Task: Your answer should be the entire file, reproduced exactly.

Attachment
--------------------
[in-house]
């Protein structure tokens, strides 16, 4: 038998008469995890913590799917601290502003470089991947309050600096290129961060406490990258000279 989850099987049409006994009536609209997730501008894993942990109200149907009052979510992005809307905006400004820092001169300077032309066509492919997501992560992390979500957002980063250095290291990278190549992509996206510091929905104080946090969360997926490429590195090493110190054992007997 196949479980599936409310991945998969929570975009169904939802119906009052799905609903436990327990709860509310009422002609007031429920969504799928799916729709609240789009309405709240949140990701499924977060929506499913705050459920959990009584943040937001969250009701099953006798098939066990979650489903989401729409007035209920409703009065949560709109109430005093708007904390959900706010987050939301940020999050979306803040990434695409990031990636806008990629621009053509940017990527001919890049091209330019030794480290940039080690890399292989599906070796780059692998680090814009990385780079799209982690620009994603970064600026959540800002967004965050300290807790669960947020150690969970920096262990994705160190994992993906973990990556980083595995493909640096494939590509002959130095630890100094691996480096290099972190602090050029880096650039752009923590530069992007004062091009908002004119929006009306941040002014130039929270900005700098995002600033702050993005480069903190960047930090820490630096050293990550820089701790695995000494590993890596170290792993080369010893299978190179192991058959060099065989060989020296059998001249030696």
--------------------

[in-house]
């Protein structure tokens, strides 16, 4: 038998008469995890913590799917601290502003470089991947309050600096290129961060406490990258000279 989850099987049409006994009536609209997730501008894993942990109200149907009052979510992005809307905006400004820092001169300077032309066509492919997501992560992390979500957002980063250095290291990278190549992509996206510091929905104080946090969360997926490429590195090493110190054992007997 196949479980599936409310991945998969929570975009169904939802119906009052799905609903436990327990709860509310009422002609007031429920969504799928799916729709609240789009309405709240949140990701499924977060929506499913705050459920959990009584943040937001969250009701099953006798098939066990979650489903989401729409007035209920409703009065949560709109109430005093708007904390959900706010987050939301940020999050979306803040990434695409990031990636806008990629621009053509940017990527001919890049091209330019030794480290940039080690890399292989599906070796780059692998680090814009990385780079799209982690620009994603970064600026959540800002967004965050300290807790669960947020150690969970920096262990994705160190994992993906973990990556980083595995493909640096494939590509002959130095630890100094691996480096290099972190602090050029880096650039752009923590530069992007004062091009908002004119929006009306941040002014130039929270900005700098995002600033702050993005480069903190960047930090820490630096050293990550820089701790695995000494590993890596170290792993080369010893299978190179192991058959060099065989060989020296059998001249030696």